Do you have a job that is outside the sphere of writing? How do you manage your schedule in order to make time for writing? What other benefits of keeping a day job have I missed? Leave your thoughts in a comment below.


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6 Rituals To Put You In The Mood For Writing

A “ritual,” as defined by the Merriam Webster dictionary, is “an act or series of acts regularly repeated in a set precise manner.” As writers, we all have our quirks; some are beneficial to our writing goals; however, others can be less than productive (I’m looking at you, Twitter addicts). There are times for marketing; but now it’s time to write. While most of the rituals listed here have no magical powers that will make your writing better, they are useful because they:

  • Set up your writing environment.
  • Tell your brain that it’s “writing time.”
  • Make your writing time something to look forward to.
Here are six things that I like to do before or during my writing time.
1. Light a candle or two (or three or four).
I love writing in old-fashioned settings, and in old-fashioned ways. When I was younger, I used to write fairy tales with a quill and ink, and by candle light of course. I even logged the time and setting of my writing for a month, and interestingly enough, the quality of my poetry is always better when written by candle light. Coincidence? You decide.
2. Create a soundtrack.
What music really makes you want to write? Perhaps the soundtrack of an inspiring movie you’ve seen, or a list of songs that are about writing (post on this topic soon to come). I like to listen to “Defying Gravity” *cough*ChrisColfer*cough* when feeling discouraged, or epic trailer music while brainstorming , or “Paperback Writer” by the Beatles and songs with similar themes.
3. Pour your coffee (or tea).
This is probably the most obvious one. Whether you do it for the caffeine or just to feel like part of the club (all of the great writers drink coffee!), having your favourite writing beverage by your side can never hurt when sitting down for a productive writing session. Due to chest problems, I’ve recently had to switch to decaf, but you can still buy me a coffee here! (It makes me a better writer. Honestly.)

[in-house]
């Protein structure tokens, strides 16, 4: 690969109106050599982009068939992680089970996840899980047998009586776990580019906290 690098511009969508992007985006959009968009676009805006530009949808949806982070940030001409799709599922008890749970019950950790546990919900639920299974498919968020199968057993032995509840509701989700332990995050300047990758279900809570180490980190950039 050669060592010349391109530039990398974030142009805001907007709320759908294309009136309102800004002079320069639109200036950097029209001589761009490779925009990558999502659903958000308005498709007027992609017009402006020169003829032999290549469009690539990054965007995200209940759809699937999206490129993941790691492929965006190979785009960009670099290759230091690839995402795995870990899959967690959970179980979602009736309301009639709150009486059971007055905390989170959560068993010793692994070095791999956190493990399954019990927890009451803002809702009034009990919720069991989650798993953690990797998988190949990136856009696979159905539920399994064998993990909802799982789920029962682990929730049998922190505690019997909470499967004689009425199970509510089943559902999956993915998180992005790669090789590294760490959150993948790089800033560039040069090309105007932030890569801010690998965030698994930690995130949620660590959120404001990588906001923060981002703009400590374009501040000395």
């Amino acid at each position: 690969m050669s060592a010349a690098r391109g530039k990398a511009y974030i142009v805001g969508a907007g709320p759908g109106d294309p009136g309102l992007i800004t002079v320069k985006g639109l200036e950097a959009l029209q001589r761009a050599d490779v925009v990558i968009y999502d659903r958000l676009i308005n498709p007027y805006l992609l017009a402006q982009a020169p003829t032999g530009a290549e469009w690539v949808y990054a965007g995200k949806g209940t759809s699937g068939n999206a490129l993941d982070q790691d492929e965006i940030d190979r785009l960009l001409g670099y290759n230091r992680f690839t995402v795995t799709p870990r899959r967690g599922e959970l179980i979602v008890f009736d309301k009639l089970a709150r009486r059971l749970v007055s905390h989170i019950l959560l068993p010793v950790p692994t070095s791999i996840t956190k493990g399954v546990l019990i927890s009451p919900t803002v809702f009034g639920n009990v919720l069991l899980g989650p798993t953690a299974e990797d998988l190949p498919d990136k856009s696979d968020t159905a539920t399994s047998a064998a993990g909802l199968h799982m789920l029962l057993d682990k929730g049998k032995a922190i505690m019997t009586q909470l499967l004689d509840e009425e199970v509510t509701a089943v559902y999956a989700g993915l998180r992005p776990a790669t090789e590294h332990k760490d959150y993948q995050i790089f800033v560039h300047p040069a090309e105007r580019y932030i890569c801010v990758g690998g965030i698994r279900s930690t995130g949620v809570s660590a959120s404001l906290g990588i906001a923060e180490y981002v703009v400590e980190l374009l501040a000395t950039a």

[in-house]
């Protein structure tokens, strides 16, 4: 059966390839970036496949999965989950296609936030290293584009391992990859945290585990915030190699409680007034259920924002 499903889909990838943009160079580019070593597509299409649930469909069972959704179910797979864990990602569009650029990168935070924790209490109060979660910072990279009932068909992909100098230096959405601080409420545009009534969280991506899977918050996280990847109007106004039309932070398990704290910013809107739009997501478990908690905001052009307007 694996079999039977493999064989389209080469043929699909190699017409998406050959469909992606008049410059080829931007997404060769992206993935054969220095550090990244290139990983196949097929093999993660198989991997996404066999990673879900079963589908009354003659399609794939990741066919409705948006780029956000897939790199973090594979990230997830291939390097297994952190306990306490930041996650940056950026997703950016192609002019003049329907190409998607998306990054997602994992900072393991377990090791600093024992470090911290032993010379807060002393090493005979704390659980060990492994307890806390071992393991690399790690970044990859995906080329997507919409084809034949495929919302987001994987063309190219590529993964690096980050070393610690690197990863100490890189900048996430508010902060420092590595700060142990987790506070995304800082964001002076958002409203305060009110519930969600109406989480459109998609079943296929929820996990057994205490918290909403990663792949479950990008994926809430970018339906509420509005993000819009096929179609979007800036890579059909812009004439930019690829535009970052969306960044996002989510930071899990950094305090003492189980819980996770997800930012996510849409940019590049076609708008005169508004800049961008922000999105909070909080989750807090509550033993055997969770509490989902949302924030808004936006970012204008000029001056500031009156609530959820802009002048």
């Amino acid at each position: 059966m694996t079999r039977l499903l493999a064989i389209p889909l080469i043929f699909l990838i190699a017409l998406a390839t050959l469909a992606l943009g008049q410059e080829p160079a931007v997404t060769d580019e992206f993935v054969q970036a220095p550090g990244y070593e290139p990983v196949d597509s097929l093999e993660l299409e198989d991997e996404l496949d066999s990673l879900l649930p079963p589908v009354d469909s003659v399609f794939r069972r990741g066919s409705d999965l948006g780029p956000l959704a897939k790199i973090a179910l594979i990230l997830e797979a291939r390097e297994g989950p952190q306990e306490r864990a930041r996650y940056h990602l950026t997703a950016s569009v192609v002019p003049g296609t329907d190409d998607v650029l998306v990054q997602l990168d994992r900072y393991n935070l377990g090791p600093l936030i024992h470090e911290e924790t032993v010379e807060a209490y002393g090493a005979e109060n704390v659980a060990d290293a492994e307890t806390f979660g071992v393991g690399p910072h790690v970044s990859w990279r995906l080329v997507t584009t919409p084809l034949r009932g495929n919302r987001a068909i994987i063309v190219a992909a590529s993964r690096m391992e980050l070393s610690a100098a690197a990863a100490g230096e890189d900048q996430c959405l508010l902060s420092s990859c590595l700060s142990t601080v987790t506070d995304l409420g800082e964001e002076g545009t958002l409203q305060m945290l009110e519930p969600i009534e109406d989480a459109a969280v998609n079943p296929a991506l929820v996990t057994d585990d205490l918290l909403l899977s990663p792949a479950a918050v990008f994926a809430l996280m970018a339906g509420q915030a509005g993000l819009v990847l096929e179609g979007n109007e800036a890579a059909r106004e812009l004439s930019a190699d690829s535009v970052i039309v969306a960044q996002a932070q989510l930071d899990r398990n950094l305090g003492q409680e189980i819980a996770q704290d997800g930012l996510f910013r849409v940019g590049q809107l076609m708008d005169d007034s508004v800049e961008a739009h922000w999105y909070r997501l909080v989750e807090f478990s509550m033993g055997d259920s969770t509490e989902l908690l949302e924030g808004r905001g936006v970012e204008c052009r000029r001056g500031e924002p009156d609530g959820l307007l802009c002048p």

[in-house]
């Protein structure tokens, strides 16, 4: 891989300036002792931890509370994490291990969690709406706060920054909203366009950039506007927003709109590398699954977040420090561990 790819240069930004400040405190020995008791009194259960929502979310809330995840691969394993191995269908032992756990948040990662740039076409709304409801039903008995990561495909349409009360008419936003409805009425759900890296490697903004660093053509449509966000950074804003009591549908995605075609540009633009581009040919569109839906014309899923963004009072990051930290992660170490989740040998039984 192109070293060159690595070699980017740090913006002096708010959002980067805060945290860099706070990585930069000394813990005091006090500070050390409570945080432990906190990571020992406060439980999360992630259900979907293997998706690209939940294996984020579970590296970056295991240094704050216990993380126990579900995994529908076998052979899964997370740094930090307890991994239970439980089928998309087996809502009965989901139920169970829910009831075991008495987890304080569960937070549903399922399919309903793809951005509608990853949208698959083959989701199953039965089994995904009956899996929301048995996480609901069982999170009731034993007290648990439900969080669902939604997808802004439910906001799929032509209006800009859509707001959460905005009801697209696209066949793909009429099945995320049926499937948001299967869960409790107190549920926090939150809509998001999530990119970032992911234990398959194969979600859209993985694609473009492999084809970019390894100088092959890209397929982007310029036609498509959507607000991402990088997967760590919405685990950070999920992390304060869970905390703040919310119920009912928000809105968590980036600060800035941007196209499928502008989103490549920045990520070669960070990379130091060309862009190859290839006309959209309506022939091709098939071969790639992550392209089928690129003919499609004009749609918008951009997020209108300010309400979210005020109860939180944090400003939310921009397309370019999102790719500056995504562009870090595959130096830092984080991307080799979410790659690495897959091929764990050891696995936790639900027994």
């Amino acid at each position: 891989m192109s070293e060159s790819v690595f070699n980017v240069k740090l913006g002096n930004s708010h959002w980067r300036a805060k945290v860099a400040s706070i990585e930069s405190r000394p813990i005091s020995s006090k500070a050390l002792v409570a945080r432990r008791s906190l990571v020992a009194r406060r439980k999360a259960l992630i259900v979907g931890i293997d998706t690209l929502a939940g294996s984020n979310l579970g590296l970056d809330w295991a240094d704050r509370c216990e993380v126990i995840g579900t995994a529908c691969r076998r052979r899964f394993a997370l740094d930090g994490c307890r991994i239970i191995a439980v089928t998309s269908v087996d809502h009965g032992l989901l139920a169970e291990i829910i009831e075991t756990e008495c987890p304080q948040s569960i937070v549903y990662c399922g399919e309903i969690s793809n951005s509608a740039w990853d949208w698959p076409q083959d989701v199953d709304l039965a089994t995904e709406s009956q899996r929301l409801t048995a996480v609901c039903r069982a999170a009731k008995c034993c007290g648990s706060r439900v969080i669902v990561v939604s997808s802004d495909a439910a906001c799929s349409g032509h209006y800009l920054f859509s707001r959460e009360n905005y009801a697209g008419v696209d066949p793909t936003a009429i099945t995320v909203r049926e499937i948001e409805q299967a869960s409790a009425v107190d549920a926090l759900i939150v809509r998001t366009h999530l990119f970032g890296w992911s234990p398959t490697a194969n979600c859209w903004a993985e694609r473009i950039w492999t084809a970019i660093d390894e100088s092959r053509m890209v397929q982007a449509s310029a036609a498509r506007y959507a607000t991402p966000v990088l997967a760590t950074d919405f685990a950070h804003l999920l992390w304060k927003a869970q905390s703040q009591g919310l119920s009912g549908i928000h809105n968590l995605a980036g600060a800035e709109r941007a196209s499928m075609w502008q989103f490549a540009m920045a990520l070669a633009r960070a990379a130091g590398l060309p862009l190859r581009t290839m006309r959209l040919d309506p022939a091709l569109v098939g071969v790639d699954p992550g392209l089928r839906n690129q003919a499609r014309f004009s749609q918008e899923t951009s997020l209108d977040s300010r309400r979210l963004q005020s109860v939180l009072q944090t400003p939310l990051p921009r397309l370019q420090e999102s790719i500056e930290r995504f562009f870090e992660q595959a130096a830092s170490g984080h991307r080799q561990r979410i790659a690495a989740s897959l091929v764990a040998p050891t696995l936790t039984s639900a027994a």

4. Do some housework.
I don’t know about you, but there’s something about scrubbing floors that always seems to enlighten me. Maybe it’s the rhythmic motion of the rag on the kitchen floor that tickles the poetic side of my brain, or perhaps the hysterical state I’m already in when I start my compulsive cleaning, or maybe it’s just the sleep deprivation from the 2-o’clock-in-the-morning part of my cleaning routine. Whatever the reason may be, see if cleaning (or some other form of physical exercise before writing) works for you. This way, you can sort out your thoughts before sitting down to write and keep your family off your back all at the same time. Isn’t efficiency great? 😉

5. Recite an oath.
I’m not suggesting anything freaky, but you may find something like Gail Carson Levine’s (Ella Enchanted author) “Writer’s Oath” does the trick to keeping your writing morale:
    I promise solemnly:
  • to write as often and as much as I can,
  • to respect my writing self, and
  • to nurture the writing of others.
    I accept these responsibilities and shall honor them always.

6. Come back to your main focus.
Why is it that you write? What, out of all of the things in the world, are the most important to you? Your faith? A cause? Are you writing for that? If you want to be truly productive, take a minute before each session to rediscover this focus, this cause for your writing. Brainstorm. Meditate. Pray. When I feel that I’m not getting anywhere with my writing, I come back to what’s most important to me.  “Would God be pleased with what I’m writing?” I ask myself, because if He wouldn’t be, then why am I writing? Your cause may be different from mine. Maybe you haven’t established it yet. If not, find a quote that inspires you to write, and post it above your desk. I have a bunch of quotes pasted all over the walls of my writing space. One of them is Proverbs 16:3.

“Commit thy works unto the LORD, and thy thoughts shall be established.”

Do you put any of these to use before your writing sessions? What writing rituals do you have that aren’t listed here? Leave your thoughts in a comment below. (I promise I won’t think you’re weird.)

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5 Useful Duotrope Tools You Haven’t Utilized Yet

In my previous article, “How To Publish Your Writing With Duotrope,” I listed the basics of the main search engine and a couple of strategies to get you started finding suitable publishers for your writing. For those of you who would like to utilize even more of Duotrope’s resources to their highest efficiency, these five tools are for you.